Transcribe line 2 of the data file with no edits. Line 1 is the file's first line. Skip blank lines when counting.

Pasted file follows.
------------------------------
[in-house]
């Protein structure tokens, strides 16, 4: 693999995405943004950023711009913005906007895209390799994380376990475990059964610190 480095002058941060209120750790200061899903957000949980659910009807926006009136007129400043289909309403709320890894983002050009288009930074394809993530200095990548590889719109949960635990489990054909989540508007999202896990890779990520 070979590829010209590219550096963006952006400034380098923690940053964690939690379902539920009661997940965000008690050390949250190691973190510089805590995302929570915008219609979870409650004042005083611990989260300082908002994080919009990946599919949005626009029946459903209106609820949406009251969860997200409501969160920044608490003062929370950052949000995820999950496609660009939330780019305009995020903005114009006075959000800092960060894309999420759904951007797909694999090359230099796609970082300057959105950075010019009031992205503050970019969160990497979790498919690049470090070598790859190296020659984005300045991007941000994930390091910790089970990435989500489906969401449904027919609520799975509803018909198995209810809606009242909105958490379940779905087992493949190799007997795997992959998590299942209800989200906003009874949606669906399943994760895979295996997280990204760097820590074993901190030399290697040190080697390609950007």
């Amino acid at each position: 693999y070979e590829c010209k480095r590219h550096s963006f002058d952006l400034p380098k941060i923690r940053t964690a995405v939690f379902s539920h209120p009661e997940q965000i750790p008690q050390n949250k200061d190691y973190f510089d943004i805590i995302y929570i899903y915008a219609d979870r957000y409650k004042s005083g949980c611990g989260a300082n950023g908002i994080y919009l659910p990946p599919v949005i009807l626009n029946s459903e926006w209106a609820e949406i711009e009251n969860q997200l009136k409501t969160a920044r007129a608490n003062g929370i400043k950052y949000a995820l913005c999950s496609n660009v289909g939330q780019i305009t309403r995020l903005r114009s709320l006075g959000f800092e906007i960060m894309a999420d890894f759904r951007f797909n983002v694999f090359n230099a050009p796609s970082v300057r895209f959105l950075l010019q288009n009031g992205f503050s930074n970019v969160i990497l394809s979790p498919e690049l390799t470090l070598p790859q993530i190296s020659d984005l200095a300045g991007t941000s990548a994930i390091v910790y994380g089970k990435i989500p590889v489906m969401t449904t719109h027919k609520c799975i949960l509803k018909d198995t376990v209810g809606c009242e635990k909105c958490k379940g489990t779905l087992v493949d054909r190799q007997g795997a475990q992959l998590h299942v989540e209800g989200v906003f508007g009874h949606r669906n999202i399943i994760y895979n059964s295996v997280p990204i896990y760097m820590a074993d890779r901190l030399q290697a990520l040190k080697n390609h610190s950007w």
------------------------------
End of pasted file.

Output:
């Protein structure tokens, strides 16, 4: 693999995405943004950023711009913005906007895209390799994380376990475990059964610190 480095002058941060209120750790200061899903957000949980659910009807926006009136007129400043289909309403709320890894983002050009288009930074394809993530200095990548590889719109949960635990489990054909989540508007999202896990890779990520 070979590829010209590219550096963006952006400034380098923690940053964690939690379902539920009661997940965000008690050390949250190691973190510089805590995302929570915008219609979870409650004042005083611990989260300082908002994080919009990946599919949005626009029946459903209106609820949406009251969860997200409501969160920044608490003062929370950052949000995820999950496609660009939330780019305009995020903005114009006075959000800092960060894309999420759904951007797909694999090359230099796609970082300057959105950075010019009031992205503050970019969160990497979790498919690049470090070598790859190296020659984005300045991007941000994930390091910790089970990435989500489906969401449904027919609520799975509803018909198995209810809606009242909105958490379940779905087992493949190799007997795997992959998590299942209800989200906003009874949606669906399943994760895979295996997280990204760097820590074993901190030399290697040190080697390609950007």